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Monday Night Raw 6/3/13 – Enough’s enough for Mr. McMahon

Monday Night Raw 6/3/13 – Enough’s enough for Mr. McMahon

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It’s always nice to see Vince swing by for an appearance now that he’s moved on from malevolent boss to frail old man. “Don’t boo my daughter Stephanie,” he pleaded with the crowd, asking nicely – for once – for us to show some respect to the daughter he beat the crap out of almost ten years ago in an ‘I Quit’ Match. Yes, Stephanie had returned too. “Boy, it sure does feel great to be back on Monday Night Raw,” she said, without a hint of enthusiasm. There were pressing matters for her and Vince to address, chiefly Triple H’s collapse at the end of last week’s Raw. Vince and Steph were adamant that Trips should not compete against Curtis Axel again – a decision that rightfully had the crowd booing. Then, Vince unleashed a tirade against the fans, blaming them for the tragedy that befalls such a wrestler when these injuries eventually take their toll – just in case this footage ever needs to be presented in court. “What the hell do you want from that man?!” screamed Vince at the jeering fans – overcome by either compassion or nepotism – making it seem as if Triple H was some sort of decrepit bag of bones, twice Ric Flair’s senior. Meanwhile, over in TNA, Sting challenged for the World Heavyweight Championship for the fiftieth year in a row.

Triple H pleaded his case soon enough, his backstage appearance eliminating the image of a dying pensioner and replacing it with something more akin to a wounded animal. Curtis Axel was referred to by the McMahon family as a kind of ubiquitous terror. He had yet to make an appearance, and yet he was still made out to be a pretty big deal. Did Axel eventually capitalise on this? Hardly. He scored another countout victory over Cena, though the moment was overshadowed by Ryback, who handed his fellow heel the easy victory by charging Fruity Pebbles through a table.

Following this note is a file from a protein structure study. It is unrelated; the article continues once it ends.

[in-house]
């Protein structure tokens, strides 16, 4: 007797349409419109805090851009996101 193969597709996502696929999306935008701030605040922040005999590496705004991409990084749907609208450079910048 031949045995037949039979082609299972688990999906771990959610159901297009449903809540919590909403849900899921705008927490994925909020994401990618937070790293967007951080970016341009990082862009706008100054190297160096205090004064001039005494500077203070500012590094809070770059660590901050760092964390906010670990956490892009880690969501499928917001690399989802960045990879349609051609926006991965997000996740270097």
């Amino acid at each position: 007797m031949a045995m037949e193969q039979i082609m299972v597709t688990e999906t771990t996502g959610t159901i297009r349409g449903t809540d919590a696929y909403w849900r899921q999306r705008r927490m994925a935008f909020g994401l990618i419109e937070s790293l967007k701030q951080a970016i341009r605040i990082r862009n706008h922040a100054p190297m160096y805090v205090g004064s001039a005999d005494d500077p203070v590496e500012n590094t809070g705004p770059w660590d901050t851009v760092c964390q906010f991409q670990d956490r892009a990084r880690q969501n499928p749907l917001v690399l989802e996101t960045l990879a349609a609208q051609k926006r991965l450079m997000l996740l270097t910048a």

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I raised an eyebrow as the end of Vince’s promo was interrupted by The Shield’s entrance music. They were only emerging for their tag match, yet I initially thought they were going straight for the Chairman himself. It would only make sense for the Hounds of Justice to cut the head off the snake. Then again, everyone and their third-generation grandson has gone after Mr. McMahon over the last 15 or so years. Hell, Mr. McMahon himself has gone after everyone on the roster.

The Shield were, yet again, facing off against Kane and Daniel Bryan, who teamed with Randy Orton in a rare appearance not involving either Sheamus or Big Show. Bryan looks to be the heel coming out of this tag team split, because Kane is being awfully nice in the face of a small-man syndrome exhibition. He’s the reassuring wife to Bryan’s abusive husband, but as we all know, Kane’s temper is a short one.

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Shorter still is the straw drawn by Damien Sandow, now having to feud with Sheamus. Then there’s Cody, who in the meantime must offer himself up to the Celtic Warrior as squash fodder in order to enhance the larger feud. Still, Sandow on commentary made his tag team partner sound better than he looked, describing him as a “thinking man’s wrestler” and “the prince of precision”. Such an eloquent man; by comparison, usually upon any given tag team debut, Cole and King start screaming, “THESE GUYS ARE SERIOUSLY IMPRESSIVE. I SEE BIG THINGS.” And this is even before the bell’s rung.

The segment I was most looking forward to was the contract signing between Jericho and Heyman for the Punk/Y2J showdown at Payback. These two are equally electric on the mic, so it’s good to see them finally get a chance to bounce off one another. There wasn’t as much gesturing toward a Punk/Heyman tension as there was last week, perhaps with the intention of burying such clues until the big night itself. The biggest mention was Chicago, site of the PPV and Punk’s hometown. The Best in the World will certainly be received like the Second Coming of Christ, but that’s not to say that Jericho will be booed out of the arena by default. Y2J is a fan favourite to marks, smarks, the younger and older generation alike. What better opportunity than for Curtis Axel to lay out this pair of icons, during their match, and score both a double countout and the monstrous heel heat he so desperately needs? Axel vs. Punk: book it.